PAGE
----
Exercise to do with a medicine ball

Do you need to take home training to a new level? A medicine ball may be the solution. Learn exercises to do with a medicine ball.

Medicine balls are large, solid rubber balls that weigh from 1 to more than 10 kg and have evolved from the creation of Hippocrates thousands of years ago. Due to its versatility, this concept has held up over time. A medicine ball can challenge your strength, endurance, and balance. 

Below are medicine ball exercises that are guaranteed to challenge your entire body.

Choose the right weight for the medicine ball

Choose a light medicine ball for all these exercises, especially beginners. 2-3 kg is a good starting point. A standard medicine ball or a handle for easier grip will work.

20-minute training routine with a medicine ball

Warm-up for about 10 minutes before starting this workout – brisk walking or walking/jogging on the spot will work fine. After practicing these exercises for a while, start using a heavier medicine ball to continue to challenge your strength and endurance. Combine at least five of the exercises below.

Mountain climbers

An excellent exercise to get the blood flowing is mountain climbers is a full-body movement that becomes more demanding using a medicine ball.

  • Get in a plank position with the medicine ball under your hands.
  • Keep your back and neck straight, and pull your right knee towards your chest. Extend it and immediately pull the left knee up towards the chest. Make sure you engage your core at all times.
  • Go ahead and repeat as fast as you can without going to the detriment of the technique. 
  • Work out for 30 seconds, rest for 30 seconds. Repeat twice more.

Squat with a medicine ball

Squats with a medicine ball engage your core – especially your lower back – and challenge your stability more than a standard squat. You also work the upper back, shoulders, and arms by holding the medicine ball over your head. 

  • Stand with your feet wider than your shoulder, and hold the medicine ball directly over your head throughout the movement.
  • Squat down: Start bending your knees and push your hips back as if sitting in a chair. Continue to the thighs are parallel to the ground, and make sure that the knees do not bend inwards.
  • Push through your heels as you rise, giving your buttocks a pushup.
  • Perform three sets of 12 repetitions.

Circles with a medicine ball

Circles with a medicine ball will challenge you. Perform the exercise slowly and with control to make the movement effective.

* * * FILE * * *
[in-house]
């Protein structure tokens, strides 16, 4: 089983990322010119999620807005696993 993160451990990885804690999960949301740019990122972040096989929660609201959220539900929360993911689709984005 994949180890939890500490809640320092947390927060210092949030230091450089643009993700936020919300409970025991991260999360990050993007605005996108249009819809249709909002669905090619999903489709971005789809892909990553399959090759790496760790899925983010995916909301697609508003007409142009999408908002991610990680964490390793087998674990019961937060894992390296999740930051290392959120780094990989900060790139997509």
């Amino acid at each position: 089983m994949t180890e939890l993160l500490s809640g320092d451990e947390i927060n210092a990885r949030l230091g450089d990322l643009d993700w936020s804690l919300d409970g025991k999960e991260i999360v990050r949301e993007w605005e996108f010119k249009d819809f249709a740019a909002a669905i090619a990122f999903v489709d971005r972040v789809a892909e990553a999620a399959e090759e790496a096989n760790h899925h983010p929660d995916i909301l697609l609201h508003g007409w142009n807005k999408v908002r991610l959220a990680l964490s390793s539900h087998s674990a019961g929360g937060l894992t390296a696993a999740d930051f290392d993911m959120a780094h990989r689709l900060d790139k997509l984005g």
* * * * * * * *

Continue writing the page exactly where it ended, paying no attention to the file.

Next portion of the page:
• With your feet shoulder apart, hold the medicine ball directly over your head.
  • Tighten your core and start moving your arms clockwise, and “draw” a circle from start to finish. Twist your waist to accommodate the movement, but keep your feet stationary.
  • Repeat 8 to 10 turns in one direction, then switch to make another 8 to 10 counterclockwise—complete three sets.

Russian twist

Make sure you rotate the entire torso to each side for maximum effect.

  • Bend your legs at a 45-degree angle in front of you, with feet down on the floor. With arms outstretched, hold the medicine ball in front of you.
  • Hold your core, twist the torso, and move the medicine ball to the right side until it almost touches the ground.
  • Return to the center. Repeat on the left side.
  • Perform three sets of 20 repetitions, ten on each side.

Side lunges

Movements from side to side are just as crucial as working front and back, and that’s why a lateral outcome is a great exercise to use.

  • With your feet shoulder apart, hold the medicine ball on your chest.
  • Take a big step to the right. When your foot touches the ground, bend your right knee and put your hips back in a one-legged squat position. Keep the left leg straight.
  • Push through the right foot and return to the starting position.
  • Perform three sets of 10 repetitions on each side.

Pushups with a medicine ball

As if standard pushups were not challenging enough – use a medicine ball! You get a deep stretch in the chest when you use a medicine ball for this exercise. And as always, you can easily pull back this pull by dropping it to your knees.

  • Start in a pushup position, and place a medicine ball underneath. In a standard pushup, you can have your elbows out more than they would, but make sure your back is not bent, and your neck is neutral.
  • Complete a pushup. Roll the medicine ball to your left hand and repeat.

Single-legged deadlift

Ground lifting with one leg challenges your stability while insulating one leg at a time to help you with any imbalances you may have.

  • Stand with your feet together, and the medicine ball is held straight in front of you.
  • Keep your right leg slightly bent, bend your hips so that your torso falls forward, and stretch your left leg straight behind you. Make sure your back is straight, your core is tight, your hips are square to the ground, and your neck is neutral.
  • With the torso parallel to the floor, return upright.
  • Perform three sets of 10 repetitions on each side.


This exercise aims at the lower back and buttocks, demanding. Putting the weight of a medicine ball in the upper body increases the challenge.

  • Start exercise on your stomach with your arms stretched out over your head.
  • Grab a medicine ball and your toes pointing at the wall behind you. Make sure your neck stays neutral throughout this movement.
  • Engage your core, using your back and buttocks muscles to raise your upper body and legs off the ground as high as possible.
  • Pause a bit at the top and return to the start.
  • Perform three sets of 10 repetitions.

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